Passion and Testing are NOT Synonymous

Passion. This word has become part of my vernacular more and more. In fact, I think it’s starting to haunt me. I hear it conversations. I hear it on the news. I consider myself very passionate about teaching and learning. But I question myself often, is that enough?

Being a participant of EduCon 2.3 this year made me realize that I have succumbed to the fear of test results and let some of my passion die. I try to do things that are unique, challenge students to use their imagination and be curious. But when it comes down to it, and March 1 is upon us, all I can think about is THAT TEST. You know, the one written in 1991, that is so biased and prejudicial against my English Language Learners that they don’t stand a chance. Yeah, that one. They literally have no clue what some of the items are that are listed as options, so YES, I do have to actually prepare them for it. When this season comes, I lose my own fire for teaching because who wants to practice taking a test? It’s awful!

So where does that leave me? Well I am seeing that this is definitely not how I want the next month to be. Sure I may only have a minimum amount of days left until we officially start (16, but who’s counting), but is that what I want my 2nd graders really focusing on for a month? In short, no. This is an age where children are so curious and can amaze me with their own drive to learn. I’m thinking of a project. I’m not sure what exactly. I don’t know what it will involve, I don’t know what final product I even want. All I do know is that I want them to take something on (language ability aside), research it, synthesize the information to the best of their abilities, translate the information in their own words, and produce something to share with the class and hopefully beyond our class. Because once they see the power of their work put out there for a real audience other than me, they will crave more.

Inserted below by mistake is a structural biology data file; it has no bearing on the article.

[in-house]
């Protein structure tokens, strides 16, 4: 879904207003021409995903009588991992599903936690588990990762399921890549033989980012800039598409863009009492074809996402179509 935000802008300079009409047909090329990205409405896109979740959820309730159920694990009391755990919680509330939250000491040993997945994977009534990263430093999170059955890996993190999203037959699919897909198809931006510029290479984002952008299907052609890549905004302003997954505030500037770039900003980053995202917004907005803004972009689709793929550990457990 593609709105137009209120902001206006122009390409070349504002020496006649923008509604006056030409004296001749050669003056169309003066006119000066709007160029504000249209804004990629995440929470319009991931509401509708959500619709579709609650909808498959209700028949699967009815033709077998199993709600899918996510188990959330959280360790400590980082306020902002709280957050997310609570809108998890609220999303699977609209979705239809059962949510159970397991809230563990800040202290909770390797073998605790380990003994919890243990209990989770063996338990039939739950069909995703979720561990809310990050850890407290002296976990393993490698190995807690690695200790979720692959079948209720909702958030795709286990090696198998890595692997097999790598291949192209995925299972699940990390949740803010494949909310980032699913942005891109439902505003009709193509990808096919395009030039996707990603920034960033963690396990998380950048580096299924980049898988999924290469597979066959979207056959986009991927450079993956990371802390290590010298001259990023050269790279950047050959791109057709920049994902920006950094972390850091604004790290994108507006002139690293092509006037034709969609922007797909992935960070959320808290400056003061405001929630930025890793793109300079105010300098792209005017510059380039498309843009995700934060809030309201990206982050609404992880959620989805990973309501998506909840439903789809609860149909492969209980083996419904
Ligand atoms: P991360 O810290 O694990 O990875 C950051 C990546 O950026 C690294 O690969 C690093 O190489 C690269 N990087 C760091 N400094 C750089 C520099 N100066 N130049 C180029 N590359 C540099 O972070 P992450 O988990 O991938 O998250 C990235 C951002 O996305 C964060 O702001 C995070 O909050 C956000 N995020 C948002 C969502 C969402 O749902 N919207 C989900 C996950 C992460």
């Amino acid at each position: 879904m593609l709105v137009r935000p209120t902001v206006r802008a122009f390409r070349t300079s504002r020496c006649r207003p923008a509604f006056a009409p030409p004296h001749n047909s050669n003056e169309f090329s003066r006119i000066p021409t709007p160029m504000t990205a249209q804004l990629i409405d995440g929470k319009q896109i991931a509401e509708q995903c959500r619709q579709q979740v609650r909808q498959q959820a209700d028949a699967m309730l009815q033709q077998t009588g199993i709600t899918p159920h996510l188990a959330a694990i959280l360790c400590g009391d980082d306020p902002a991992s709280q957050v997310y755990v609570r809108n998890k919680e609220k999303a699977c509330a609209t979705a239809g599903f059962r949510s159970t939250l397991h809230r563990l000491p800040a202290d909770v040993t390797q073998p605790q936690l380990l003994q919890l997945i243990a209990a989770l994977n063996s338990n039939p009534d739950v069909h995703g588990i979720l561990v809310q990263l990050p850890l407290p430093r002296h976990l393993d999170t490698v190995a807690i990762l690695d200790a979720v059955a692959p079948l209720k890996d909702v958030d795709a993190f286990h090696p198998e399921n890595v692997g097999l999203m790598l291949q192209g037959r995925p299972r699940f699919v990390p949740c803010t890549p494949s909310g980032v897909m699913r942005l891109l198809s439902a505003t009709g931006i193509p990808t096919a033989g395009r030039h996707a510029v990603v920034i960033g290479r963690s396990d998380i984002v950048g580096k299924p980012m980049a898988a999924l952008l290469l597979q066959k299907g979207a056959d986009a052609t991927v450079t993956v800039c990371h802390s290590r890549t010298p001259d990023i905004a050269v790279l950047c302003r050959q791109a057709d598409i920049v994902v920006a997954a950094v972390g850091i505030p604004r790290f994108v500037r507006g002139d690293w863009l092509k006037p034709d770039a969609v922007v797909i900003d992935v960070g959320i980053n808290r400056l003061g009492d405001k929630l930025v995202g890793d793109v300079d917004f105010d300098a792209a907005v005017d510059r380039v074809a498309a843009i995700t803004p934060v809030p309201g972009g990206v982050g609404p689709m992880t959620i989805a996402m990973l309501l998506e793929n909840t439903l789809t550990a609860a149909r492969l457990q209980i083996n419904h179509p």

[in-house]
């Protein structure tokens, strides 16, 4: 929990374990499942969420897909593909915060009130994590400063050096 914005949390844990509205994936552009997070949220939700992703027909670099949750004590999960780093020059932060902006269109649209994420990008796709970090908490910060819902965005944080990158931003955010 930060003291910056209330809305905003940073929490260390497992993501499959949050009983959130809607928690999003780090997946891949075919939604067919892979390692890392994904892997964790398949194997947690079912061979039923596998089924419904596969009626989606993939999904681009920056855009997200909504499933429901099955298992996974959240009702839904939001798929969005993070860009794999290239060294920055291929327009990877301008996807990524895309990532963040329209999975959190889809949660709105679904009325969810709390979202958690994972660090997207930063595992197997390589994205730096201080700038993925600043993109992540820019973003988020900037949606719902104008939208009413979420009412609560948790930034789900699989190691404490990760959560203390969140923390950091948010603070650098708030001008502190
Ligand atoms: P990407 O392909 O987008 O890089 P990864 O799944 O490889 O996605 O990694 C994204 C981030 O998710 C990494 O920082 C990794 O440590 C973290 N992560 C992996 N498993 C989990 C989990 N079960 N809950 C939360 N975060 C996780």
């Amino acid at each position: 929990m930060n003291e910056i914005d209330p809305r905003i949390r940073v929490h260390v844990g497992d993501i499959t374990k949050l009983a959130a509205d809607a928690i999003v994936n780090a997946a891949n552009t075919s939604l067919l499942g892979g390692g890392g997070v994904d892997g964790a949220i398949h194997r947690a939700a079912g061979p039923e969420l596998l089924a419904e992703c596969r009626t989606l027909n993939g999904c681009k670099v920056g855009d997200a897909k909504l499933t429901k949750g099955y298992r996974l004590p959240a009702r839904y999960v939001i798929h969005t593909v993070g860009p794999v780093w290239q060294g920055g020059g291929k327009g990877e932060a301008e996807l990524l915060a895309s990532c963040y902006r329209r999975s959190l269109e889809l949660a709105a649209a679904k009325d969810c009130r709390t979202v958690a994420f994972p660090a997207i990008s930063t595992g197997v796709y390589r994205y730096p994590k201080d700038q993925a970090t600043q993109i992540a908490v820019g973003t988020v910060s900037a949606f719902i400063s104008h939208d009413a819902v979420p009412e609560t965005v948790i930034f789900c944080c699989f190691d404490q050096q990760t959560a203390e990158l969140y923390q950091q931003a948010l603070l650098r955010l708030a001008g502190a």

My passion quotient is low right now. But that has to stop. I’m going to go against the grain and do something that gets my students excited about learning again. It’s such a novel thought, right? Well, fingers crossed…

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